The last beer in the blend is the Pearl Necklace Chesapeake Stout brewed with Rappahannock River Oysters. This beer is one of my favorites from Flying Dog. Don’t let the oysters dissuade you (it must have been scaring people because they recently changed the name from “Oyster Stout” to “Chesapeake Stout”), the oysters in this unique style of stout contribute more of a subtle salty-smokiness than a “fishy” character. Pearl Necklace uses a touch of midnight wheat malt, which adds dark colors to the beer but none of the burnt astringent character of other roasted malts traditionally found in stouts. The wheat malt gives the beer an elegant smoothness to the complex flavors of this stout.
The Original Craft
When Fritz Maytag first bought the dilapidated Anchor Brewing in 1965, he saved this antique brewery from bankruptcy and jump started the craft beer movement. San Francisco was once known for its steam beer, a style that originated during the California Gold Rush. In the sixties, Anchor was not just one of the last regional small breweries, it was the sole brewer of the steam beer style. At that time Anchor Steam was said to be inconsistent and full of off flavors. Ten years later, Anchor Steam had been revitalized to its full glory and the brewery was producing four other beers: Anchor Porter, Liberty Ale, Old Foghorn Barleywine Ale, and the first Our Special Ale, their holiday brew. Fritz transformed Anchor Brewing into the epitome of quality and consistency in the industry and inspired generations of craft brewers and drinkers.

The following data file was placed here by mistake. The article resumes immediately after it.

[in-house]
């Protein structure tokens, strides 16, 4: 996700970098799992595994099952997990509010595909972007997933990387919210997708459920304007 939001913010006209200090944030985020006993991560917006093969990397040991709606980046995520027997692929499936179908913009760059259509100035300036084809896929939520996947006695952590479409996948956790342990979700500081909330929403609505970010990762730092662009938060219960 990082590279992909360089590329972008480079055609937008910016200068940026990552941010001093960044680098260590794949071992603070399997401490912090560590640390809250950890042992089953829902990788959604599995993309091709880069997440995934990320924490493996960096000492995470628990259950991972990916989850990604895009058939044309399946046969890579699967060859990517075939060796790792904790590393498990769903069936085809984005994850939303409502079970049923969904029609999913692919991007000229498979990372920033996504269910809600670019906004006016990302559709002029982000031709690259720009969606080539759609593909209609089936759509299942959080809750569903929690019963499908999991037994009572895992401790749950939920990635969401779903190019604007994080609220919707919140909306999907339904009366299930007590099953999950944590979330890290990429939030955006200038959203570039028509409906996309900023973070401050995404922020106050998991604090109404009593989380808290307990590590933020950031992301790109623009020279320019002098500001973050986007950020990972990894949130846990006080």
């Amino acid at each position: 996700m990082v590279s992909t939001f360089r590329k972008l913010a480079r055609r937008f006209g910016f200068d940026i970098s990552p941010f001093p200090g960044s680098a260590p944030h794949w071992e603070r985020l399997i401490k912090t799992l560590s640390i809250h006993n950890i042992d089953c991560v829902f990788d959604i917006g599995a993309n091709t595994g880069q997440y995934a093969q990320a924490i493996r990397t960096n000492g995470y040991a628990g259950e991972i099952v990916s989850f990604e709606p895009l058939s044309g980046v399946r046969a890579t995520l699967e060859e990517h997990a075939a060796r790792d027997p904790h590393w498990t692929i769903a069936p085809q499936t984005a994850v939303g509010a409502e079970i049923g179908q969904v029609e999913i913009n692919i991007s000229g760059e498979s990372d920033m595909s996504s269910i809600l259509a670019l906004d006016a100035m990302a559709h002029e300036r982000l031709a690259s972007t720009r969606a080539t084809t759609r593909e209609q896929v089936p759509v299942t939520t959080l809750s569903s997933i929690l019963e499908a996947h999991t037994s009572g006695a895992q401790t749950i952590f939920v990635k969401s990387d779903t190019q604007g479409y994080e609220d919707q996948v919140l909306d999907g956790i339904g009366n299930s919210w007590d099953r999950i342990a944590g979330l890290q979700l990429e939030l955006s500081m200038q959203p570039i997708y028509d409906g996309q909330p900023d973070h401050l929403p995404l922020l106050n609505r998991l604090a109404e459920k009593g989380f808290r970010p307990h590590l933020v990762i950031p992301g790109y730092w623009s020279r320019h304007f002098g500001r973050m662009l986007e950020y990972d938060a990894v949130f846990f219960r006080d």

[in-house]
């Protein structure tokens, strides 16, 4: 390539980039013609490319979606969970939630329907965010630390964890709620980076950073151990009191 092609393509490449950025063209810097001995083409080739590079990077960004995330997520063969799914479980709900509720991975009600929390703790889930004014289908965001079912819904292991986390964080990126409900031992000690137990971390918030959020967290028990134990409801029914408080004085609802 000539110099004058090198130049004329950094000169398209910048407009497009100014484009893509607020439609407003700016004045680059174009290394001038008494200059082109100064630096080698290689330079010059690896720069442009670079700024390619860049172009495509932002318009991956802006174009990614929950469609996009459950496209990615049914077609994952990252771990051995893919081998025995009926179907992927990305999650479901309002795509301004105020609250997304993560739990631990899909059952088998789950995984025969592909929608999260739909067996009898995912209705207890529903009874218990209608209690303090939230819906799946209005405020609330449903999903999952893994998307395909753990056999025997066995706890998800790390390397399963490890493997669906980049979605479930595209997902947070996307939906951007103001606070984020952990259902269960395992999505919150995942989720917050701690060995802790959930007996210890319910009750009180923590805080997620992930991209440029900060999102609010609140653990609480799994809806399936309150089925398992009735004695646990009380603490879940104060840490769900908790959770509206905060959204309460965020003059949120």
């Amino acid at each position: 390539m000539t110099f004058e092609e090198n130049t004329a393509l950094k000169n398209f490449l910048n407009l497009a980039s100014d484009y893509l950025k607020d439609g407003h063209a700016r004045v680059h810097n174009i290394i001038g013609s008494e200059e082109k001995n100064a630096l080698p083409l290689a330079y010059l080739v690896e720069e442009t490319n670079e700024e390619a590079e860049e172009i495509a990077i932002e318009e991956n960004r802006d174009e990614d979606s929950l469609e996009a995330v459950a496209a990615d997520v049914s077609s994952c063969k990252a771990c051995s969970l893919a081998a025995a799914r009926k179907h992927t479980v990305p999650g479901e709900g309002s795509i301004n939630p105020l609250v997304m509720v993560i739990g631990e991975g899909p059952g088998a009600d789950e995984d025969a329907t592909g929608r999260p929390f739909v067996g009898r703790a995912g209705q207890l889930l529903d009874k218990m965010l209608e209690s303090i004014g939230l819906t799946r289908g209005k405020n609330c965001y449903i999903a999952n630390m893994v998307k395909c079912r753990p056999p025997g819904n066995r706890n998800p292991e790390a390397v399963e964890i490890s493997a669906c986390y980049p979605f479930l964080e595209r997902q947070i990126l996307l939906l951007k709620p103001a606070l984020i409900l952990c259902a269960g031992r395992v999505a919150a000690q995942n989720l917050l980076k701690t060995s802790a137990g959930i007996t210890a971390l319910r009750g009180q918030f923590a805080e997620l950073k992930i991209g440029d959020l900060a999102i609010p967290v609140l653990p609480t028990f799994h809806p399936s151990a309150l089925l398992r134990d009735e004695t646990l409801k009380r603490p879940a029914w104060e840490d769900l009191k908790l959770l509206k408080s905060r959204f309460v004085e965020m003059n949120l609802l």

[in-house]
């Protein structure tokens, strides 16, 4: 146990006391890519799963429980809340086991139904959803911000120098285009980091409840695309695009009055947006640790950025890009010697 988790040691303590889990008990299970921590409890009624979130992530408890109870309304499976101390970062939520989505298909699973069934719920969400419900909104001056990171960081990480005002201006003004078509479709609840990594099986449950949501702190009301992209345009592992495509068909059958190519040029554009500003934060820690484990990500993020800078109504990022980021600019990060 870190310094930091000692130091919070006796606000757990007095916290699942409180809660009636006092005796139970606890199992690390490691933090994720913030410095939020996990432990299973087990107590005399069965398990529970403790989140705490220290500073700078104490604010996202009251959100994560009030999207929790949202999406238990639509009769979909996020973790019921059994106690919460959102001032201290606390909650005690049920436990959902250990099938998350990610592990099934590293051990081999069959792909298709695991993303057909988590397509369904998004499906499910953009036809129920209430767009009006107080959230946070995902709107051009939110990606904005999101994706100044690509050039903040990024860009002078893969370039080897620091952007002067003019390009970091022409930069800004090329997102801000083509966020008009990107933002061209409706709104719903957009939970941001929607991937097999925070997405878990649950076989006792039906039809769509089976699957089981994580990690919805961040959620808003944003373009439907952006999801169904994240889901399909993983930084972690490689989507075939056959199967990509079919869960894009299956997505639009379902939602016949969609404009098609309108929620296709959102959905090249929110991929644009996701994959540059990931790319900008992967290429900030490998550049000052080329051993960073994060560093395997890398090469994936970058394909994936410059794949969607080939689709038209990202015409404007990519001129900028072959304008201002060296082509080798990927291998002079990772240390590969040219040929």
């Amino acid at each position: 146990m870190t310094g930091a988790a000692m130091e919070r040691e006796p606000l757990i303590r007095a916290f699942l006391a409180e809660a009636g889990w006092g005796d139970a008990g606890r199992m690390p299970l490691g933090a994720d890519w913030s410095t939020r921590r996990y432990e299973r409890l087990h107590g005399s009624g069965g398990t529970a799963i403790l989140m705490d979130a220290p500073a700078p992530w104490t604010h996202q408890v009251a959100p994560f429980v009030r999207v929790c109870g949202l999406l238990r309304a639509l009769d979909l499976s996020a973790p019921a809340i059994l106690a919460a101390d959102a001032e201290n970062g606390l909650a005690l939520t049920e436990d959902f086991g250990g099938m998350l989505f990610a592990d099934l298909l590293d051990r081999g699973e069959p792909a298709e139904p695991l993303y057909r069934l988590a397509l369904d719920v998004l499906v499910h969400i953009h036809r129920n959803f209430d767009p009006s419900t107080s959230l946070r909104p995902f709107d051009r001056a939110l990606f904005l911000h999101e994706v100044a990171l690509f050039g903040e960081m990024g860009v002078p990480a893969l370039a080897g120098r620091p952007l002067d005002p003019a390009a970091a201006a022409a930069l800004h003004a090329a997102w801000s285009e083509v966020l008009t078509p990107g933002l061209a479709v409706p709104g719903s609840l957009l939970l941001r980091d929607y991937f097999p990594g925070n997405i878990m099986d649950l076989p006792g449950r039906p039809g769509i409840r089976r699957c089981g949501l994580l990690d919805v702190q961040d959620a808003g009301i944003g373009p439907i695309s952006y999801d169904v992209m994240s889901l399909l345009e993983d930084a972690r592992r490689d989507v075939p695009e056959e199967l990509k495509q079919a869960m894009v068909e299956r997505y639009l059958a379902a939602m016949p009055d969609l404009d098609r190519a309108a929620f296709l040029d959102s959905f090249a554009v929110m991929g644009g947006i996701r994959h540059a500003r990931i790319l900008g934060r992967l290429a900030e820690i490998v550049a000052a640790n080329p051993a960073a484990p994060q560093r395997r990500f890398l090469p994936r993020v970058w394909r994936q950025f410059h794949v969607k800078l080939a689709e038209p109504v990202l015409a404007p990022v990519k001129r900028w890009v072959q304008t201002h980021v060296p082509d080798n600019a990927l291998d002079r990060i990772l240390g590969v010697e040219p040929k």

The Anchor Brewing Craft Originals mix pack includes Anchor Steam, Liberty Ale, Anchor California Lager, and Anchor IPA. Of course the name “Craft Originals” is a little misleading considering Anchor California Lager and Anchor IPA were brewed in 2012 and 2014 respectively. Since Fritz’s retirement and the selling of the brewery to SKYY Vodka, Anchor Brewing has kept its quality however their products have been more responsive to trends in the marketplace.
Liberty Ale was first brewed in 1975 to commemorate the 200th anniversary of Paul Revere’s ride. This beer was one of the first to use Cascade hops, easily the most popular American hop to this day, and was considered to be the first American-style IPA. These days, it is a shame that this historic beer is often overlooked for more high octane IPAs that use a cacophony of overly bitter new age hops. The brewery responded with their Anchor IPA. This beer has an increased alcohol content and a more exotic hop profile than Liberty Ale, which still just uses the single hop, Cascade.
In 1975, Liberty Ale was not Anchor’s only progressive beer. At that time, porter had gone extinct in England and there were no more examples being brewed in the country. Anchor Porter restored the smooth, chocolatey flavor of this ale style and introduced porters back to the masses. Old Foghorn modernized the English-style barleywines with the strong bittering hops of America, creating a more balanced flavor in these malty ales. While Anchor IPA and California Lager are nice responses to the modern demands of the marketplace, it would be great to see Anchor showcase the real “Craft Originals” and put the original 1975 lineup in their mix pack. A set that blended steam beer, IPA, porter, and barleywine into one box, would be unique in the market and would tell the legend of this pioneering brewery. While many changes have occurred in the industry since those days, mix packs are clearly here to stay and this trend has only spiced up the lives of craft beer drinkers.
Originally published in the Santa Barbara Sentinel, Feb 14, 2016